Beginning in fiscal year 2020 and for every fiscal year thereafter, agencies will submit a year-end data report to the Mayor’s Office of Operations regarding the agency’s annual print and digital publication advertising spending. Data on each agency’s annual print and digital publication advertising will be made available to the public through the Open Data portal at the beginning of each fiscal year beginning in Fiscal Year 2021. 

The Mayor’s Director of Community and Ethnic Media will develop and maintain a list of community and ethnic media outlets from which city agencies will select outlets for advertising. The list can be found here.
According to the U.S. Census population estimates for 2017, approximately 37 percent of New York City residents are foreign-born, and approximately 23 percent of City residents do not speak English as their primary language and have a limited ability to read, speak, write, or understand English.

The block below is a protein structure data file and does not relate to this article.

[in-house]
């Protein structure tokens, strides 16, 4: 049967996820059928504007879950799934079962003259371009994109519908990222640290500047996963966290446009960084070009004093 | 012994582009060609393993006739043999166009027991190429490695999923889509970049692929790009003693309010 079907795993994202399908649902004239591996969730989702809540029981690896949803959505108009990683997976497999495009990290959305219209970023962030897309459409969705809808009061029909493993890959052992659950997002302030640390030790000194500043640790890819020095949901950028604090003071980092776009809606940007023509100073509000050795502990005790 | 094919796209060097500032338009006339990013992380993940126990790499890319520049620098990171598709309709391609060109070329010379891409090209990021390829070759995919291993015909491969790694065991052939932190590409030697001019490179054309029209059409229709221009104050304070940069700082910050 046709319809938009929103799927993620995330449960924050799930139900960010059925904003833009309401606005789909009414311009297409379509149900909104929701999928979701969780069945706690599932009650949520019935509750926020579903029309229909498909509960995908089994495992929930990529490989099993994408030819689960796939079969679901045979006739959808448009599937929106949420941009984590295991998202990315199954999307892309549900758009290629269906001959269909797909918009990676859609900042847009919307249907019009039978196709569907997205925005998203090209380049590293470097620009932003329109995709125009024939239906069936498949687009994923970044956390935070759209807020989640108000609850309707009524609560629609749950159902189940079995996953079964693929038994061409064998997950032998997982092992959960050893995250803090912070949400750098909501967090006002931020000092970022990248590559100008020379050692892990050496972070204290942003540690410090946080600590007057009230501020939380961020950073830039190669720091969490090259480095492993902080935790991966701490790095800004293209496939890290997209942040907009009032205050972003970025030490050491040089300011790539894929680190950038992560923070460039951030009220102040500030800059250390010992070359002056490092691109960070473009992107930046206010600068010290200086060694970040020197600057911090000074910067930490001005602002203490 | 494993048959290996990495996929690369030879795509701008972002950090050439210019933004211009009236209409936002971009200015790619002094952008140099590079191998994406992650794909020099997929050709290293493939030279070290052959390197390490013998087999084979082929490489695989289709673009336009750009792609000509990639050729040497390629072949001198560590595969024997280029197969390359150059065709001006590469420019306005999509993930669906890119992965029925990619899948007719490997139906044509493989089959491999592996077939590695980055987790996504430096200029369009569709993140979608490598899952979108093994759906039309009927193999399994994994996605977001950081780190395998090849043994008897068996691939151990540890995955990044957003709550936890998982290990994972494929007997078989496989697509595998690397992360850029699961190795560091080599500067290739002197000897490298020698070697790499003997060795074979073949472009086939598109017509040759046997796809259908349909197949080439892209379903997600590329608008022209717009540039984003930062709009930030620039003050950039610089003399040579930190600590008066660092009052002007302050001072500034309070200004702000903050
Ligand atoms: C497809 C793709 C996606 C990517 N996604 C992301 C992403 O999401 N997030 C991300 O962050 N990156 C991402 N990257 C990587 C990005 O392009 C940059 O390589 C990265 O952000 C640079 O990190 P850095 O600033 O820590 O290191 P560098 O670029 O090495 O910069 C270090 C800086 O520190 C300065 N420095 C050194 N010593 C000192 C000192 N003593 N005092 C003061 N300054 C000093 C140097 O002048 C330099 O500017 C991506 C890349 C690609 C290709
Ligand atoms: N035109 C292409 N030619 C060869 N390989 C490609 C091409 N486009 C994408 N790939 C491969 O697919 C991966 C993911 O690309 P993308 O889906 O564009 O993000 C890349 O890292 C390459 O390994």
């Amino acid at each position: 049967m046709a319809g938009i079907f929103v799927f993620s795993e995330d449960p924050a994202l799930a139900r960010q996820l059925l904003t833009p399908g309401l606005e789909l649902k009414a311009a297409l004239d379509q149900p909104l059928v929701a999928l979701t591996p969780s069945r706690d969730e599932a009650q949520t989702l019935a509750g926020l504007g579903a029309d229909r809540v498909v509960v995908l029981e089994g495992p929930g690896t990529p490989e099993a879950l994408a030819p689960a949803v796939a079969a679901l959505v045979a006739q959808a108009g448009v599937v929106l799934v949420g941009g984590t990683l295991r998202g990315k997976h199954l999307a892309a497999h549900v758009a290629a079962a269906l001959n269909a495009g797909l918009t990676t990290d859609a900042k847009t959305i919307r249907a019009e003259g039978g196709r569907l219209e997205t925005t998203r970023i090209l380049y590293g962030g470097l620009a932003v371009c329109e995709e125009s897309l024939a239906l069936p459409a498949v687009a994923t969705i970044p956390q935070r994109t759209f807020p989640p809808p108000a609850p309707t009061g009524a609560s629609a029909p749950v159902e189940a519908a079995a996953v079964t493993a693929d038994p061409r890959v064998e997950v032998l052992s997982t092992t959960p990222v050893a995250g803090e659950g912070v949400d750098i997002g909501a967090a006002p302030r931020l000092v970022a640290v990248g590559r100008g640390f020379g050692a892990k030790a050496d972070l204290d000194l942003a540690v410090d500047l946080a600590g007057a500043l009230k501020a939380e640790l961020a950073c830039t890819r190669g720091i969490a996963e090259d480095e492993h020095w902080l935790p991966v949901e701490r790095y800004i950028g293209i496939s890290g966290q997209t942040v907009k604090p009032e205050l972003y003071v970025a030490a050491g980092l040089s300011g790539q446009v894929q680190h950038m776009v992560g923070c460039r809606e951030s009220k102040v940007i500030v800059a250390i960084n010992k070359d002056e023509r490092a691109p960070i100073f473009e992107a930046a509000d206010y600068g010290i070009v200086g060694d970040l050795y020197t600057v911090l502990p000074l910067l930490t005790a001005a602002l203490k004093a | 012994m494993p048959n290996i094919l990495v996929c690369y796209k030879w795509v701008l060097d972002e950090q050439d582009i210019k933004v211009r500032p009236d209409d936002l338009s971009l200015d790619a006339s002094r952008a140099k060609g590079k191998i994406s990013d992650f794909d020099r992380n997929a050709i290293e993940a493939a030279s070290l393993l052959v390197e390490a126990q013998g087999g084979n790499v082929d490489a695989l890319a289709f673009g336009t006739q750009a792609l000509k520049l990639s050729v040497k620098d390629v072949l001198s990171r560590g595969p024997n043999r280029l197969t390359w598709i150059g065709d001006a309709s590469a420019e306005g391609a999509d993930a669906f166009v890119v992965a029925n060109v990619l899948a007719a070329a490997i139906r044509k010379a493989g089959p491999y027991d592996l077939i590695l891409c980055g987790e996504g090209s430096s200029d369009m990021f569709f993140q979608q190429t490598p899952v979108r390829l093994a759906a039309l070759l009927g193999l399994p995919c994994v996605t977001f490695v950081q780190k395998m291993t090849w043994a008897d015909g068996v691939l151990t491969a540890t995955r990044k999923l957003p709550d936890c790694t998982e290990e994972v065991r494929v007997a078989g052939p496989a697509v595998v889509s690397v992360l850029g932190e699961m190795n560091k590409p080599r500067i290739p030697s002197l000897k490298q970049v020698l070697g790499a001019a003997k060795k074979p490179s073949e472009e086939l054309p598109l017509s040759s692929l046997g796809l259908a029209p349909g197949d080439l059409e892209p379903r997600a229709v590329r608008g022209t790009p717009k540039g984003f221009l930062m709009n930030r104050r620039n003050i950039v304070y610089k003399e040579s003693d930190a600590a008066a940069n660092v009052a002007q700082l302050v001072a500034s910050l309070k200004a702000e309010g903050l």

City & State to Investigate Taxi Medallions

Mayor Bill de Blasio this week ordered a joint investigation into predatory practices by taxi medallion brokers.   The 45-day review by the Taxi and Limousine Commission, Department of Finance and Department of Consumer Affairs “will identify and penalize brokers who have taken advantage of buyers and misled city authorities.”

“Today I ordered a joint investigation by the Taxi and Limousine Commission, Department of Finance and Department of Consumer Affairs into predatory practices by brokers in the taxi industry. The 45-day review will identify and penalize brokers who have taken advantage of buyers and misled City authorities. The review will set down strict new rules that prevent broker practices that hurt drivers. It’s unacceptable to prey on hardworking New Yorkers trying to support their families and we’ll do all that we can to put an end to it,” Mayor de Blasio said.  

According to published reports, State Attorney General Leticia James is “beginning an inquiry into the disturbing reports regarding the lending and business practices that may have created the taxi medallion crisis in New York City.”

Speaker Johnson and Sanitation Committee Chair Reynoso Demand     $4.2 Million for Extra Litter Basket Collection in FY2020 Budget